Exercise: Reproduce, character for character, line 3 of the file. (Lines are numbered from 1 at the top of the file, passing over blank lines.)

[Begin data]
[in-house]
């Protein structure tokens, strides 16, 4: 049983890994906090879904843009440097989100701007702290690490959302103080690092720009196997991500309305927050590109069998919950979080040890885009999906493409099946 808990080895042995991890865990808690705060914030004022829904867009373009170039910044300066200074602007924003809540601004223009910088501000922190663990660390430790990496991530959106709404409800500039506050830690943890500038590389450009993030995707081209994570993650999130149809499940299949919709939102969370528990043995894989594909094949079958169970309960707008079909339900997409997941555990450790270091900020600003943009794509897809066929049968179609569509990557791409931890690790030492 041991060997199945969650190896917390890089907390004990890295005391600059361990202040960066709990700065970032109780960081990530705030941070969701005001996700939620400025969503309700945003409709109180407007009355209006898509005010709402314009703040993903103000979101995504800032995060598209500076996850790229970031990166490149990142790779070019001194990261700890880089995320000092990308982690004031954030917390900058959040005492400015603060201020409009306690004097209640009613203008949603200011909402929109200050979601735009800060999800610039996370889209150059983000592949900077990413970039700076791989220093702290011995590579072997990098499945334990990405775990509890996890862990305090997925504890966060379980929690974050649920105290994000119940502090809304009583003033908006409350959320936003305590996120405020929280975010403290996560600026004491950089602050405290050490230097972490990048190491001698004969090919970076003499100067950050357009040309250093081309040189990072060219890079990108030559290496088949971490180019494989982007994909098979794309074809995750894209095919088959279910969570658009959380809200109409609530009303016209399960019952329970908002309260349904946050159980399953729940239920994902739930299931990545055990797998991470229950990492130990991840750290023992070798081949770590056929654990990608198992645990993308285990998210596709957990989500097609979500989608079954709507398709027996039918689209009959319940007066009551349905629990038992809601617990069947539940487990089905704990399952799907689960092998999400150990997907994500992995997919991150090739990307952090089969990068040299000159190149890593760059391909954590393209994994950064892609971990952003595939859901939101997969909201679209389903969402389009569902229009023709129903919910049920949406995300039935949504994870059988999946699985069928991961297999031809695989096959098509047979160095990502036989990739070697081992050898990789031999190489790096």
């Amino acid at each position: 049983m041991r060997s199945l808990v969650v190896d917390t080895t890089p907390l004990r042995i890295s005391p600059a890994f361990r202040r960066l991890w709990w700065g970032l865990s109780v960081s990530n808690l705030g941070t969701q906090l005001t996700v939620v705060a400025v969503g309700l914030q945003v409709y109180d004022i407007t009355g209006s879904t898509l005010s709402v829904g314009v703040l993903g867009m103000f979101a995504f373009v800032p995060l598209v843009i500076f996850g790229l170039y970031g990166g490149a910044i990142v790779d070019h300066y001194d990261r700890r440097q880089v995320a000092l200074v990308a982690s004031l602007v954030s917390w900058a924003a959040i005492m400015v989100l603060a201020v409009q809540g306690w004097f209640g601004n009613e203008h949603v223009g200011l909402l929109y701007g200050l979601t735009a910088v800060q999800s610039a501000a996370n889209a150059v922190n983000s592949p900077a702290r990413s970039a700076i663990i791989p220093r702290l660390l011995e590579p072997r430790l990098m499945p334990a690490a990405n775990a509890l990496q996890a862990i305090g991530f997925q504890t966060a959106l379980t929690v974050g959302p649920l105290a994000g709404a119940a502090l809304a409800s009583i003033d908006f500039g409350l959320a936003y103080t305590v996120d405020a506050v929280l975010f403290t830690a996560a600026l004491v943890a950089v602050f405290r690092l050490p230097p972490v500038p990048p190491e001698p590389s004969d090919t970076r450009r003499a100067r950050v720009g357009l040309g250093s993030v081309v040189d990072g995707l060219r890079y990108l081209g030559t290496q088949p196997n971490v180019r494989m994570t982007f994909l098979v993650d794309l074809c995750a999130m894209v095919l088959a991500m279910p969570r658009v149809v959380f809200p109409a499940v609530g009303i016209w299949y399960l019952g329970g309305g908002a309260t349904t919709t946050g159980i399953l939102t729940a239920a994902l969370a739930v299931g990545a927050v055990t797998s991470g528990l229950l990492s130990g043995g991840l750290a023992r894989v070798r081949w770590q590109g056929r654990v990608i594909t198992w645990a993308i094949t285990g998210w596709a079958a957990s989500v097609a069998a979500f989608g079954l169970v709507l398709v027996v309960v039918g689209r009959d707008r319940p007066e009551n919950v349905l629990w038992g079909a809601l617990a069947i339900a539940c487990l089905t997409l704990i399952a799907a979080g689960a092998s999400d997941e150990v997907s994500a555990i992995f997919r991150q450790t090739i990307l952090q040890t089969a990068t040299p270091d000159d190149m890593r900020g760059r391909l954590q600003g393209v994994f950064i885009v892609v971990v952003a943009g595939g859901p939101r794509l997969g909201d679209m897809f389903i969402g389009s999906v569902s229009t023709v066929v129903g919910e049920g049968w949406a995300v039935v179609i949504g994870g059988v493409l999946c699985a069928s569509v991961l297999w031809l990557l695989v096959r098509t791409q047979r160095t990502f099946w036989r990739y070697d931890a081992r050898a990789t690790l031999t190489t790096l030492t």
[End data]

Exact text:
């Amino acid at each position: 049983m041991r060997s199945l808990v969650v190896d917390t080895t890089p907390l004990r042995i890295s005391p600059a890994f361990r202040r960066l991890w709990w700065g970032l865990s109780v960081s990530n808690l705030g941070t969701q906090l005001t996700v939620v705060a400025v969503g309700l914030q945003v409709y109180d004022i407007t009355g209006s879904t898509l005010s709402v829904g314009v703040l993903g867009m103000f979101a995504f373009v800032p995060l598209v843009i500076f996850g790229l170039y970031g990166g490149a910044i990142v790779d070019h300066y001194d990261r700890r440097q880089v995320a000092l200074v990308a982690s004031l602007v954030s917390w900058a924003a959040i005492m400015v989100l603060a201020v409009q809540g306690w004097f209640g601004n009613e203008h949603v223009g200011l909402l929109y701007g200050l979601t735009a910088v800060q999800s610039a501000a996370n889209a150059v922190n983000s592949p900077a702290r990413s970039a700076i663990i791989p220093r702290l660390l011995e590579p072997r430790l990098m499945p334990a690490a990405n775990a509890l990496q996890a862990i305090g991530f997925q504890t966060a959106l379980t929690v974050g959302p649920l105290a994000g709404a119940a502090l809304a409800s009583i003033d908006f500039g409350l959320a936003y103080t305590v996120d405020a506050v929280l975010f403290t830690a996560a600026l004491v943890a950089v602050f405290r690092l050490p230097p972490v500038p990048p190491e001698p590389s004969d090919t970076r450009r003499a100067r950050v720009g357009l040309g250093s993030v081309v040189d990072g995707l060219r890079y990108l081209g030559t290496q088949p196997n971490v180019r494989m994570t982007f994909l098979v993650d794309l074809c995750a999130m894209v095919l088959a991500m279910p969570r658009v149809v959380f809200p109409a499940v609530g009303i016209w299949y399960l019952g329970g309305g908002a309260t349904t919709t946050g159980i399953l939102t729940a239920a994902l969370a739930v299931g990545a927050v055990t797998s991470g528990l229950l990492s130990g043995g991840l750290a023992r894989v070798r081949w770590q590109g056929r654990v990608i594909t198992w645990a993308i094949t285990g998210w596709a079958a957990s989500v097609a069998a979500f989608g079954l169970v709507l398709v027996v309960v039918g689209r009959d707008r319940p007066e009551n919950v349905l629990w038992g079909a809601l617990a069947i339900a539940c487990l089905t997409l704990i399952a799907a979080g689960a092998s999400d997941e150990v997907s994500a555990i992995f997919r991150q450790t090739i990307l952090q040890t089969a990068t040299p270091d000159d190149m890593r900020g760059r391909l954590q600003g393209v994994f950064i885009v892609v971990v952003a943009g595939g859901p939101r794509l997969g909201d679209m897809f389903i969402g389009s999906v569902s229009t023709v066929v129903g919910e049920g049968w949406a995300v039935v179609i949504g994870g059988v493409l999946c699985a069928s569509v991961l297999w031809l990557l695989v096959r098509t791409q047979r160095t990502f099946w036989r990739y070697d931890a081992r050898a990789t690790l031999t190489t790096l030492t």